Diablo and Diablo and Diablo.


The United States of Tara proves that writer Diablo Cody is not a one-hit wonder or a one-trick pony. Her ear for fresh dialogue, so evident in the movie Juno, is once again the salient element. In this Showtime comedy series about a suburban mom (Toni Collette) with multiple personality disorder, people talk with a sound at once real and stylized, heightened — you listen for the next turn of phrase that sounds unlike anything you’ve quite heard before, and when it comes, it brings pleasure. Though you’d think such pointed stylization might make the dialogue sound contrived, it doesn’t; instead, it makes the characters seem more alive, I suppose because people in life do have their own, unique sonic and syntactical fingerprints. Or, contrarily (but leading to the same result), we desperately want to believe they do, that somewhere there are families who really do use language in so fresh a way, even if we haven’t run into them.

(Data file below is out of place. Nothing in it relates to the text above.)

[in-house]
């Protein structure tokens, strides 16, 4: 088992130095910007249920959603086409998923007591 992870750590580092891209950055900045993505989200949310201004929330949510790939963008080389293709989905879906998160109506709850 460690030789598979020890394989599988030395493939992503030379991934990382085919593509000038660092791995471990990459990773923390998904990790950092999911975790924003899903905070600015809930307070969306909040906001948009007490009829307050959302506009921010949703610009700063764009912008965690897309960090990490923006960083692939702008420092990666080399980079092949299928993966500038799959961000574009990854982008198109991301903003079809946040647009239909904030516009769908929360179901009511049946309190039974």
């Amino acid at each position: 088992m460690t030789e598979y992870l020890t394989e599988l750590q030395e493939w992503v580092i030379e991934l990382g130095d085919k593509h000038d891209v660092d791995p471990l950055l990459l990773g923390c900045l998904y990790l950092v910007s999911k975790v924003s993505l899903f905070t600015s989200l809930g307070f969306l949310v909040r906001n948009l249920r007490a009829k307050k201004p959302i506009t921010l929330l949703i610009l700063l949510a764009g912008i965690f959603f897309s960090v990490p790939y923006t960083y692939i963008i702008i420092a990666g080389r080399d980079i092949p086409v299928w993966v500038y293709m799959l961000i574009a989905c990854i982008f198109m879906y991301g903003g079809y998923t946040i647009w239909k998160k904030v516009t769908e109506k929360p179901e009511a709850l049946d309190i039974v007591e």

Beyond the pleasure of hearing bright people talk in surprising ways, there is an idea in The United States of Tara, one that goes deeper than the high concept of the show. On the surface, Tara is about a wife and mom who may at any point shift into the persona of one or another of a whole repertory company of characters due to her psychological condition. The more one wades into the two episodes that have aired so far, however, the more one noticestara-as-alice that all the characters in the show, the central and more peripheral ones — Tara’s husband and kids, their coworkers and friends, etc. — have adopted personas that may or may not be who they “really” are. The only difference is that everyone but Tara picks one and sticks with it, while Tara gets to choose between several. But that, the show seems to say, is a trivial difference. The selection of a pair of funky eyeglasses, a punk-Samurai hairstyle, an attitude — these are the ways each of us controls the characterization we consciously or unconsciously choose to present to the world. Tara’s “dissociative identity disorder,” her abnormality, is a lens the show’s creators use to focus us on the artifice of the thing we call the social order, the alienation behind the thing we call normality. The show has a lot on its minds.


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